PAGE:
Here’s an “object of desire” you likely won’t ever own. It sure is pretty though, which is not surprising considering it was created by two of the most celebrated product designers in the world. A one-of-a-kind Leica M Type 234 digital rangefinder, the camera was designed by Apple’s Jony Ive and industrial designer Marc Newson. The reason you won’t likely ever own this striking Leica M is that it was auctioned off last year to benefit the (Red) project, with proceeds going to The Global Fund to Fight AIDS, Tuberculosis and Malaria. The winning bid for the chic rangefinder was $1.8 million, which is more than twice what it was expected to fetch. With the rare collaboration of Ive and Newson, the classic Leica M lineage and the knock-out design, we’re actually somewhat surprised it didn’t go for more. The Leica M for (Red) has a laser machined aluminum body and an anodized aluminum outer shell. According to Leica, a total of 561 mock-up camera models and 1,000 prototype parts were made during the design process. As with Leica’s other M Type 234 rangefinders, this one-off model features a 24-megapixel, full-frame, CMOS sensor; a more powerful processor; and a new Leica APO-Summicron-M 50 mm f/2 ASPH lens. The owner of the Leica M for (Red) had not been named (as of this writing), but if the camera was ever to be re-sold, it would likely fetch even more than the stratospheric winning bid.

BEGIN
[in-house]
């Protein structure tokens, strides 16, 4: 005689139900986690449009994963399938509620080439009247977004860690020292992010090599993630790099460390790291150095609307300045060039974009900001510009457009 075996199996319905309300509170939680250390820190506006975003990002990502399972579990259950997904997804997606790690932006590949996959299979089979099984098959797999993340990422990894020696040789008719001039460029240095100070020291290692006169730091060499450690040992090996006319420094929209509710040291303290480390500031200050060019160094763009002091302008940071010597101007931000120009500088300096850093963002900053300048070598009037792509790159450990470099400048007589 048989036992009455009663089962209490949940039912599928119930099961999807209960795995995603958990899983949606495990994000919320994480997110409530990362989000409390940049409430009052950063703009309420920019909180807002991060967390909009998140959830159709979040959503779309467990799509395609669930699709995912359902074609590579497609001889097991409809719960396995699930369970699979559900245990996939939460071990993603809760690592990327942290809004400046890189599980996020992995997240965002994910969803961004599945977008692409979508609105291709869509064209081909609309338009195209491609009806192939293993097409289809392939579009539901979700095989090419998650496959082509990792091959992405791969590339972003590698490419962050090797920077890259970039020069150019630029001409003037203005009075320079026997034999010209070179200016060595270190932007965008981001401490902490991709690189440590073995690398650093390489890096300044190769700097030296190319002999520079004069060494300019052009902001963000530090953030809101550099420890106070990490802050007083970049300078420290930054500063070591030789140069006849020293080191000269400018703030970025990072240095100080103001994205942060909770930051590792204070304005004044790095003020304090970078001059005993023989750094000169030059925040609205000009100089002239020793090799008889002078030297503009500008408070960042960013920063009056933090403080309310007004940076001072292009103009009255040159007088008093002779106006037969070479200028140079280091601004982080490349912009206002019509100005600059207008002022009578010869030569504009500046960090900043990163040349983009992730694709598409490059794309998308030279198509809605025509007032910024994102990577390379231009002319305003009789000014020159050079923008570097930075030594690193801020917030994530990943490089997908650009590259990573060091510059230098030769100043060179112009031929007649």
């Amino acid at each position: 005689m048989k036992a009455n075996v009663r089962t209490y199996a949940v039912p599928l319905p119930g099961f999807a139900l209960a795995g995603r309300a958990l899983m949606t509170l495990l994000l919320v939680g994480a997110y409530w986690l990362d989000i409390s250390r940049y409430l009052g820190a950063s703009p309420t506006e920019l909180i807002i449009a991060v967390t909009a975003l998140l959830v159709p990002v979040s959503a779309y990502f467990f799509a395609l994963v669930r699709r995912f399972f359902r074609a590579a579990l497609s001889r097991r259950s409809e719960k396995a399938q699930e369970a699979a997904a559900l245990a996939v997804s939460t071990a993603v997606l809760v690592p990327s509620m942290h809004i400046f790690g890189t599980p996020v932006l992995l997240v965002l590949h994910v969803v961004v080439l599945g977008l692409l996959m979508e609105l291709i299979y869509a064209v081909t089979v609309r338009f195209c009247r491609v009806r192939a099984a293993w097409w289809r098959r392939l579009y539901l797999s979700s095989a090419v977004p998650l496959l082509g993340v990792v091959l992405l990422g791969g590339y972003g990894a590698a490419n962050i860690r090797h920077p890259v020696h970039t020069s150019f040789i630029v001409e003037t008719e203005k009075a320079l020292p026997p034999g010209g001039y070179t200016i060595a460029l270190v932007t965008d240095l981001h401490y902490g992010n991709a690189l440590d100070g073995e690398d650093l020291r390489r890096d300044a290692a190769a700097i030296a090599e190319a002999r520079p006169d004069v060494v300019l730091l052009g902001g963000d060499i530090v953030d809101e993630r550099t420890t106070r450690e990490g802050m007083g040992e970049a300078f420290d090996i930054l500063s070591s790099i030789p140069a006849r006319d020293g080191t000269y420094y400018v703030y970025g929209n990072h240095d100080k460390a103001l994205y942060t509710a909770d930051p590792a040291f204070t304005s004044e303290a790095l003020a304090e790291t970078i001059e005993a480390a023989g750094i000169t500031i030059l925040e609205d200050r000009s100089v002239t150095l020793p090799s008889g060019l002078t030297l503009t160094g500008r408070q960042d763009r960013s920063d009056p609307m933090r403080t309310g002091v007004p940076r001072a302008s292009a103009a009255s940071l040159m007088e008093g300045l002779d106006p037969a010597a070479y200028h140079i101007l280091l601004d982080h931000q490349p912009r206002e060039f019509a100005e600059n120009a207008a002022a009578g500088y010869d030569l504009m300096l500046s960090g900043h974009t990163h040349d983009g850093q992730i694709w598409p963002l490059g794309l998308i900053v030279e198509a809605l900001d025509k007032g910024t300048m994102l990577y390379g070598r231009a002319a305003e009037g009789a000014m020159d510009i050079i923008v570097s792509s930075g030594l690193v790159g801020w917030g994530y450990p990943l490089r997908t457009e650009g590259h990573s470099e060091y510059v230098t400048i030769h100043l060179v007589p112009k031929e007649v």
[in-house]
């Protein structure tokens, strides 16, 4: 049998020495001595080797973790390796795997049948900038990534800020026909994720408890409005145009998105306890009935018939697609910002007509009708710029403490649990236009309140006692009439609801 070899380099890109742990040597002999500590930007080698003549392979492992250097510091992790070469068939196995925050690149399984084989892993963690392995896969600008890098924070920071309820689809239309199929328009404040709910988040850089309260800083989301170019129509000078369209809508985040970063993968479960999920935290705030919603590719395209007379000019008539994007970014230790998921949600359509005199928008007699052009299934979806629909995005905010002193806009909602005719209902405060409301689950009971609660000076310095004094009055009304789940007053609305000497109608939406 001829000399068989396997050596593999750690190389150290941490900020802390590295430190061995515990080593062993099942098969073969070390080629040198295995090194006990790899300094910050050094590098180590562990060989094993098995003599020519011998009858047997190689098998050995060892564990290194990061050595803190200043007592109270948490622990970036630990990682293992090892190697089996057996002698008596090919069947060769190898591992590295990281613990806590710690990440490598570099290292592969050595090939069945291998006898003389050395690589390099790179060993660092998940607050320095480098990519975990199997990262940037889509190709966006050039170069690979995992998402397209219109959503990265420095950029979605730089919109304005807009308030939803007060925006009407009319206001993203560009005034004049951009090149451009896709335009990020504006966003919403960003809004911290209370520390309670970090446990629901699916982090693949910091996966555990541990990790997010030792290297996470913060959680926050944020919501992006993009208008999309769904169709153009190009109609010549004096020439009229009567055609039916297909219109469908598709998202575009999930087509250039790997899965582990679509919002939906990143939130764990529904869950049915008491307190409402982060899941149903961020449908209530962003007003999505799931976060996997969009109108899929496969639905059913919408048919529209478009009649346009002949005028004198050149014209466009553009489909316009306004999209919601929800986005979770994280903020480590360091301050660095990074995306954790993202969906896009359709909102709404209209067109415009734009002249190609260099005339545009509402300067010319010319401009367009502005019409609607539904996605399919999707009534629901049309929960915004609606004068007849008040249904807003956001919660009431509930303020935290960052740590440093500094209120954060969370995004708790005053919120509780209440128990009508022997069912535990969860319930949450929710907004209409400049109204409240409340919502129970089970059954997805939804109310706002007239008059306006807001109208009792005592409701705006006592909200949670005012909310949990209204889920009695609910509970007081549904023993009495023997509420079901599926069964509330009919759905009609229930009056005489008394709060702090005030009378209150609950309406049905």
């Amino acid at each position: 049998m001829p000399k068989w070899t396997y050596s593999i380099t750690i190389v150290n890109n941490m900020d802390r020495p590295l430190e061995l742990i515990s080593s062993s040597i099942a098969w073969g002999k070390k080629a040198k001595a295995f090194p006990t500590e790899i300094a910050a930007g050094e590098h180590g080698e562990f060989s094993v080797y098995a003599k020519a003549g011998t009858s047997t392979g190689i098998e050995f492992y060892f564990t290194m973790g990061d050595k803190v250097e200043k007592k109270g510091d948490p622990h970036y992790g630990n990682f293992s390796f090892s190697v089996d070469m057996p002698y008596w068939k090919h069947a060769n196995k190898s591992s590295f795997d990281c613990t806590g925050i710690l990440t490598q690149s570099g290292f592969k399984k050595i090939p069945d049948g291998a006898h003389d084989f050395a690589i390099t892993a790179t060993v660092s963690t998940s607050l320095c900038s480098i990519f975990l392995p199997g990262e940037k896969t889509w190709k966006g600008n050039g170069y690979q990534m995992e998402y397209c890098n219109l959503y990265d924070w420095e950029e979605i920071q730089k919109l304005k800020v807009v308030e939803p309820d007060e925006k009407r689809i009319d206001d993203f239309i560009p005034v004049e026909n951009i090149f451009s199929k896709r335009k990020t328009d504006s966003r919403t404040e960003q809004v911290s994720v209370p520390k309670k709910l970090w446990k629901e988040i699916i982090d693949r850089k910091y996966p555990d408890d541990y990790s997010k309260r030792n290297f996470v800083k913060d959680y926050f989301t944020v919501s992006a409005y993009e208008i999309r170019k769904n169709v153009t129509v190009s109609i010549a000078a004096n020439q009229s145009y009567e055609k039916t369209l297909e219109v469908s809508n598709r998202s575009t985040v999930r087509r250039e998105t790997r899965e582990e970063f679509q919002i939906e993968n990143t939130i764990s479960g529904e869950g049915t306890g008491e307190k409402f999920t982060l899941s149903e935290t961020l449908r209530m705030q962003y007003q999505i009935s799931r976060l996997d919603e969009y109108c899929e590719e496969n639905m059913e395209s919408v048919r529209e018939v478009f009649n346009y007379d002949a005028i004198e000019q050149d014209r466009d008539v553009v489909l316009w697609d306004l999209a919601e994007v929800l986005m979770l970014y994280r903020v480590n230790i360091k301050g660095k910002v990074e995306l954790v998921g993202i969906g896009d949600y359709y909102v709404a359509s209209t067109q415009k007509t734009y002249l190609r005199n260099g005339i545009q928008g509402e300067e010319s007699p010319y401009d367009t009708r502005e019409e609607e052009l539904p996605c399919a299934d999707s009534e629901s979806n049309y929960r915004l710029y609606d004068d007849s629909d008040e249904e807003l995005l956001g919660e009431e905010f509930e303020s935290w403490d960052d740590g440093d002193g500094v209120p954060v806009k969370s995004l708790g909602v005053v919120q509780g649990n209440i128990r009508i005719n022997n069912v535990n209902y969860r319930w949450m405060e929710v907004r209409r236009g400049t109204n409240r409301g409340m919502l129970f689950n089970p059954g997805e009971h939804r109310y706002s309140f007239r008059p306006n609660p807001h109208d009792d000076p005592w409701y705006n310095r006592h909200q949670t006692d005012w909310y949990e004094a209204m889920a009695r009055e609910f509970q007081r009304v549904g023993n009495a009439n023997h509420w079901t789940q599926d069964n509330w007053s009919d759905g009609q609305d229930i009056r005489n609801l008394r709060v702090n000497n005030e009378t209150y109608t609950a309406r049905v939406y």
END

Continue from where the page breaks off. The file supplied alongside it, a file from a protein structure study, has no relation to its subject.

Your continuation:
Price: $1.8 million